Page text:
Tuesday, December 14, 2010

Canada USA Price Disparity

Motorcycles and Cars generally sell for more in Canada than in the USA, even allowing for currency exchange. The argument has always been "You have only one tenth of the customers!" "They have overhead expenses for conforming to Transport Canada requirements." And of course the unspoken understanding "Canadians tend to put up with more bullshit than Americans."

But these days, the Canadian dollar is close to parity with the US dollar, having climbed from 62 US cents to a dollar to about 99 cents. Unfortunately, this has not helped Canadians at all, it has just made the problems worse, as Canadian plants shut down because their export market dries up. And still Canadians see about the same price difference to US prices, despite our dollars 30% increase in value.

I can understand the reluctance of retailers to adjust the Canadian prices downward to reflect the new value of the Canadian dollar. What if the price parity is a temporary thing, and we have to raise the prices again next week? And we bought all those bikes/accessories a year ago when the Canadian dollar was worth 30% less than now. Should we retailers get stuck with that expensive stock?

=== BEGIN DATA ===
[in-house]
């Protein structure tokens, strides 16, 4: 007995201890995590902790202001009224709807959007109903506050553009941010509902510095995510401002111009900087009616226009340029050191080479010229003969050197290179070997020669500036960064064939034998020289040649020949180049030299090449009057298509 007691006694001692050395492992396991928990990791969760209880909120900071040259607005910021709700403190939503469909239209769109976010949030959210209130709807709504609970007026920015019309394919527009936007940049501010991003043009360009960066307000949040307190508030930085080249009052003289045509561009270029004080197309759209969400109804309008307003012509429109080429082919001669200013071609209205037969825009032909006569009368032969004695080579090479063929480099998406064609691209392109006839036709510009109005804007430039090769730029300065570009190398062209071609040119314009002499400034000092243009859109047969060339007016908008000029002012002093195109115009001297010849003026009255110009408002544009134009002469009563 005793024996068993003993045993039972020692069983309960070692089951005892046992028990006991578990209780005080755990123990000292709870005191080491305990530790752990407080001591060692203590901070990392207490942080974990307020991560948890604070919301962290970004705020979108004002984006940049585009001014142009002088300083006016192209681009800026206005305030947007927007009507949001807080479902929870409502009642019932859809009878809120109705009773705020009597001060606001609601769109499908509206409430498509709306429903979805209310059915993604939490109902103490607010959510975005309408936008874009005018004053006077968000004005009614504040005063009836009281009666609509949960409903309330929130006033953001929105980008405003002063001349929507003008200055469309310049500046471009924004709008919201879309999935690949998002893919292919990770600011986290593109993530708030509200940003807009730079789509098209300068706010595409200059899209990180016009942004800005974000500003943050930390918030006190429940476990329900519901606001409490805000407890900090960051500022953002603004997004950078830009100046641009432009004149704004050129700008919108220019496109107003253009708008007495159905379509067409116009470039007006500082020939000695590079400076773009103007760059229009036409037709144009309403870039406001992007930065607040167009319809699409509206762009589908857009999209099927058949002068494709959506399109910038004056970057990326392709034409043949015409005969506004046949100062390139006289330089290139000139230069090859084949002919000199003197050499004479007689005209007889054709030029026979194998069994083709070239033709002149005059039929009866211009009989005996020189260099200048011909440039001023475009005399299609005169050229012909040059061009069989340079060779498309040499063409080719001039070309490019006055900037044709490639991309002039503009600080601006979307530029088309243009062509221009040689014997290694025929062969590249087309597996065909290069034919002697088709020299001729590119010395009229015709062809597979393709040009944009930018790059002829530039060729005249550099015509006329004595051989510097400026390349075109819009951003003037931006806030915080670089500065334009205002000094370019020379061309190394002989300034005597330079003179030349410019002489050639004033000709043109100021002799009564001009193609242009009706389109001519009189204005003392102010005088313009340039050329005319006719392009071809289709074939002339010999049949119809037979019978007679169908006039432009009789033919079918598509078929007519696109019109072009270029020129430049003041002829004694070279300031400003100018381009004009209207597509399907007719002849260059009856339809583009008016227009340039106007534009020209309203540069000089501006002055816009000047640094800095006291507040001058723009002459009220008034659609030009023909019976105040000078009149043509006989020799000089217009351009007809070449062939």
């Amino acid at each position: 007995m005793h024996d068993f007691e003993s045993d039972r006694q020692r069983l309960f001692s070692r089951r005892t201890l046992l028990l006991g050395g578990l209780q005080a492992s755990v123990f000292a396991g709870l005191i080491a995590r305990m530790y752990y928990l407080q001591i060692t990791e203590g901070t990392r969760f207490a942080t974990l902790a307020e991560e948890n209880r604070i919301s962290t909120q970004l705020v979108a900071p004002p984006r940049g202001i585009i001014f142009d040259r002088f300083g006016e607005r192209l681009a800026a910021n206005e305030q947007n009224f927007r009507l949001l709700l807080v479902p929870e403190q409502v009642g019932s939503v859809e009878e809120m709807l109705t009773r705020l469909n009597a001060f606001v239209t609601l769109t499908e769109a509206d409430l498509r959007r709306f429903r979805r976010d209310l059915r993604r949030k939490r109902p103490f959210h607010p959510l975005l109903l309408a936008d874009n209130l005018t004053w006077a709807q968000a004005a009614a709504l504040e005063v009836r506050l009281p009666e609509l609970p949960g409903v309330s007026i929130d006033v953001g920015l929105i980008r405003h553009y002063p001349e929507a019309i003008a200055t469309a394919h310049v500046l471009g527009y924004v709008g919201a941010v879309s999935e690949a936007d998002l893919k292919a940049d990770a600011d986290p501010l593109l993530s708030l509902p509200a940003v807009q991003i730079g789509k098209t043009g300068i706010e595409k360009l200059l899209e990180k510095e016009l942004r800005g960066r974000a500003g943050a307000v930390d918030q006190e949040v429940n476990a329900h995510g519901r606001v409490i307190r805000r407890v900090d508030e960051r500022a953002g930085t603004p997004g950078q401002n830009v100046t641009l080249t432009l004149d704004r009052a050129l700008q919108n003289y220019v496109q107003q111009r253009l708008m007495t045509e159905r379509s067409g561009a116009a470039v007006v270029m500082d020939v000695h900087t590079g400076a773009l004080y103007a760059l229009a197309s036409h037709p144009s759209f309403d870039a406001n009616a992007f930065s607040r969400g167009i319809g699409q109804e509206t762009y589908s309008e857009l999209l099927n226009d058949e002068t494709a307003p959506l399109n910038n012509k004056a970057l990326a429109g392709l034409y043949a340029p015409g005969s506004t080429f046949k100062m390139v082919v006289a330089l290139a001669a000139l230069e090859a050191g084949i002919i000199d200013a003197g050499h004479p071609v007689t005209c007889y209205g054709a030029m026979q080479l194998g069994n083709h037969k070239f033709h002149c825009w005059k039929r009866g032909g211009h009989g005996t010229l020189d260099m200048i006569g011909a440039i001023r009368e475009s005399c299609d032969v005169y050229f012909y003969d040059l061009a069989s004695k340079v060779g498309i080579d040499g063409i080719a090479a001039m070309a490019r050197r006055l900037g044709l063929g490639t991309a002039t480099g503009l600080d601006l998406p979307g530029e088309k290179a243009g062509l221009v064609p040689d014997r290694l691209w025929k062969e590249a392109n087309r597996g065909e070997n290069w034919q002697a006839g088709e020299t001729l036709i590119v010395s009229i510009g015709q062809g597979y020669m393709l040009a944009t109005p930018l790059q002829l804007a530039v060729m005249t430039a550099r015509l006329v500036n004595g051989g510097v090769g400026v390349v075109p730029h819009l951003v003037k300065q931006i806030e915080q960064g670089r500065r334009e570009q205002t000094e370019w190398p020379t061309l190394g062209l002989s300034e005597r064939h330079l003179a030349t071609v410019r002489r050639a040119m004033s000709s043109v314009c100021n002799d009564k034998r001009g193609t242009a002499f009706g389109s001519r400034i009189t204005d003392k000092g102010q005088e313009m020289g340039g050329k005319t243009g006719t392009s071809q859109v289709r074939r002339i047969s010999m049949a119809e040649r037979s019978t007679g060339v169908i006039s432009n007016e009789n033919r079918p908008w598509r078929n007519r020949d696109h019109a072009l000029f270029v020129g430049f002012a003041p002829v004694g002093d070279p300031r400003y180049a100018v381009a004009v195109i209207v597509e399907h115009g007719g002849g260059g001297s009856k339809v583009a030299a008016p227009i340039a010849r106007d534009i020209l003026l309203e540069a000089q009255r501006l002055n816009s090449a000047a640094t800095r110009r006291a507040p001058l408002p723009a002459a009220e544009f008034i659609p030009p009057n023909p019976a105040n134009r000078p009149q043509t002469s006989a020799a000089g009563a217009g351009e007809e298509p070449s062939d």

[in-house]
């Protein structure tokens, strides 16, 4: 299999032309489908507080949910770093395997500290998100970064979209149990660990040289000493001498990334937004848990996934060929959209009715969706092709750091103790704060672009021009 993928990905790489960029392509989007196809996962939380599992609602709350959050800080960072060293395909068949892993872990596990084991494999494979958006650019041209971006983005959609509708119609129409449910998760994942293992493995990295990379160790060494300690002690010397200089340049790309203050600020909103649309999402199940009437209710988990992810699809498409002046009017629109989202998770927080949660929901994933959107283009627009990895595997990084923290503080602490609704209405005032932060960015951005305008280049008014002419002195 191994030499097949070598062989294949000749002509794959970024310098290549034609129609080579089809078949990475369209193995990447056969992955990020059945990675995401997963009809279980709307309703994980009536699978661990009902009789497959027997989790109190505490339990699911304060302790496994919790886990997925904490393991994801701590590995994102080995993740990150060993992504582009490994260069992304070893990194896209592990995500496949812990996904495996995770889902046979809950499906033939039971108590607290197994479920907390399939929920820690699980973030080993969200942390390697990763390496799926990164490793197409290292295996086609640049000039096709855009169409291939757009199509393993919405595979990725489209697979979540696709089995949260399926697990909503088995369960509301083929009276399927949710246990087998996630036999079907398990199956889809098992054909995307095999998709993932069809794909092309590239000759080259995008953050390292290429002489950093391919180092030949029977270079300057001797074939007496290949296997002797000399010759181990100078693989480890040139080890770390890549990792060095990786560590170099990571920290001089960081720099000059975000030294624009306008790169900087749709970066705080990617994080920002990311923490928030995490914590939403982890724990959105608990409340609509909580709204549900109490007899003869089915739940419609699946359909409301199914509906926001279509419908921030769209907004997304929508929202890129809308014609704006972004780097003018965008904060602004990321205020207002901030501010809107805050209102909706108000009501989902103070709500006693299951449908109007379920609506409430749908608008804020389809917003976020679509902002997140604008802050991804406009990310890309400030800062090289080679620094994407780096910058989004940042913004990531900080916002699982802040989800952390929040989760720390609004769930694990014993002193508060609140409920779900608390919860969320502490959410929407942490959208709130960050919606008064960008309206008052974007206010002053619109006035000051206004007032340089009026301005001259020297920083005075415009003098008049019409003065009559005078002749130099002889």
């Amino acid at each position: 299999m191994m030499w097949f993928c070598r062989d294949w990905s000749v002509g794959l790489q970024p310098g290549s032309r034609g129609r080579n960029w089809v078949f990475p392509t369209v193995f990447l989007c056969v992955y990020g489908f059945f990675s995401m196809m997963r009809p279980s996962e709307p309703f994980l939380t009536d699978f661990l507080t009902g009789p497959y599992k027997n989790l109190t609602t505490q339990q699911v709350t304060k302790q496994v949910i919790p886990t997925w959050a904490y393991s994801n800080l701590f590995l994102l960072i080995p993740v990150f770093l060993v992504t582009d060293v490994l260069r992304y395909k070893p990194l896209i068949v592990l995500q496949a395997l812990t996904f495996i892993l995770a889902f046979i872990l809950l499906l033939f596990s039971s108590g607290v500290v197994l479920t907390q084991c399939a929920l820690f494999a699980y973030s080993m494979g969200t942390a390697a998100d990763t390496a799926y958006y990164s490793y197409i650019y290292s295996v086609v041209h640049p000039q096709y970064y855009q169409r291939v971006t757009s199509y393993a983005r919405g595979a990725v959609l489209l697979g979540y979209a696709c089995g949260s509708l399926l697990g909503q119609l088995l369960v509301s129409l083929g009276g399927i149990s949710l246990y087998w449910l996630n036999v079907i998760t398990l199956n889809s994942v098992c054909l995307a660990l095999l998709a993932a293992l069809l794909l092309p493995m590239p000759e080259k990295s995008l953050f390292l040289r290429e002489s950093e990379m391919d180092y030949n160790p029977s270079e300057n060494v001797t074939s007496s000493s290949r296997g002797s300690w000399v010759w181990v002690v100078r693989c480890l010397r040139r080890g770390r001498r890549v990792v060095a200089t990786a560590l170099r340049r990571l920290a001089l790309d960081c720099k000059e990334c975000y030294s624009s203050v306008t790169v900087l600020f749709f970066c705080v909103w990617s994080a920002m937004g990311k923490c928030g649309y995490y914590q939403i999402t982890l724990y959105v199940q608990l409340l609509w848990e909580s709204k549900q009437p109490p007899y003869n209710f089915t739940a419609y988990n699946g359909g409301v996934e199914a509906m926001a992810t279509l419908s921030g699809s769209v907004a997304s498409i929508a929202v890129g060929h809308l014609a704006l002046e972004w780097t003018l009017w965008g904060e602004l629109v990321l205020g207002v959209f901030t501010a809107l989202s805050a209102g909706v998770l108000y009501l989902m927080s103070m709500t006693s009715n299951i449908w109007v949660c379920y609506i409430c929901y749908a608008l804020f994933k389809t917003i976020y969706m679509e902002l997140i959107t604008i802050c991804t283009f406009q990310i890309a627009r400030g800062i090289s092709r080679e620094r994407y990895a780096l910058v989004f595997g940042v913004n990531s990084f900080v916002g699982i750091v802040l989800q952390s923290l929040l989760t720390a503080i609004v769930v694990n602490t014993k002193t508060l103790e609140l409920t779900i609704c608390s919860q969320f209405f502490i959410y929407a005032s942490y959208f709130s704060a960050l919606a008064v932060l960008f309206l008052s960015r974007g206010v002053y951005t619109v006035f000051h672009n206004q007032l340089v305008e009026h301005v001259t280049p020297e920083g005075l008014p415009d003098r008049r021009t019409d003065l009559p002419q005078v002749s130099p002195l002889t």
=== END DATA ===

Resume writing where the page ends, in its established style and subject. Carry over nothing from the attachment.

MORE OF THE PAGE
But the Canadian dollar has been at par with the US for a while now, and looks set to stay there. So sooner or later, Canadian customers are going to demand equal pricing.

BMW has announced the base price of the new K1600GT six cylinder bike at $24,100. The US price has not been announced yet, but rumours are it will be about $23,800. If so, this indicates that price parity may be coming our way. BMW has been very fair in its Canadian pricing, more so than many Japanese companies.

I did a lookup on the prices of other sport-touring bikes. You can see that Honda and Kawasaki have been maintaining quite a wide price discrepancy. I'm sure they would like to close the gap, but with Japanese Yen rising in value, and low profit margins, their only solution would be to raise the US prices. They are afraid of an angry backlash that may cause them to lose too many sales in the USA.

So the free (or cheap) ride for American motorcyclists may still continue for some time, until Japanese makers can start introducing new motorcycle models, and the Canadian dollar has more time to prove it is holding up in value. Or the American dollar is holding down.

BMW K1600GT $24,100 (price announced in Canada first) Est in US? $23,900????

Kawasaki 2011 Concours C14 (ABS) Canada $20,199, US $15,599

Honda 2010 ST1300 ABS Canada $19,999 US $15,999 to 16,499

BMW K1300GT 2009 Canada $21,600 (21,825?) US $18,800

Picture: I photoshopped together:



1 comment:

  1. Well, I don't buy very many motorcycles, but I do purchase a lot of books.

    And the cover pricing of books for sale in Canada continues to reflect a two-price system, despite the virtual parity of the $US and $Can.

    Of course, official explanations abound.

    But the fact remains: despite the parity of our currencies, some things continue to be much more expensive in Canada than in the U.S. of A.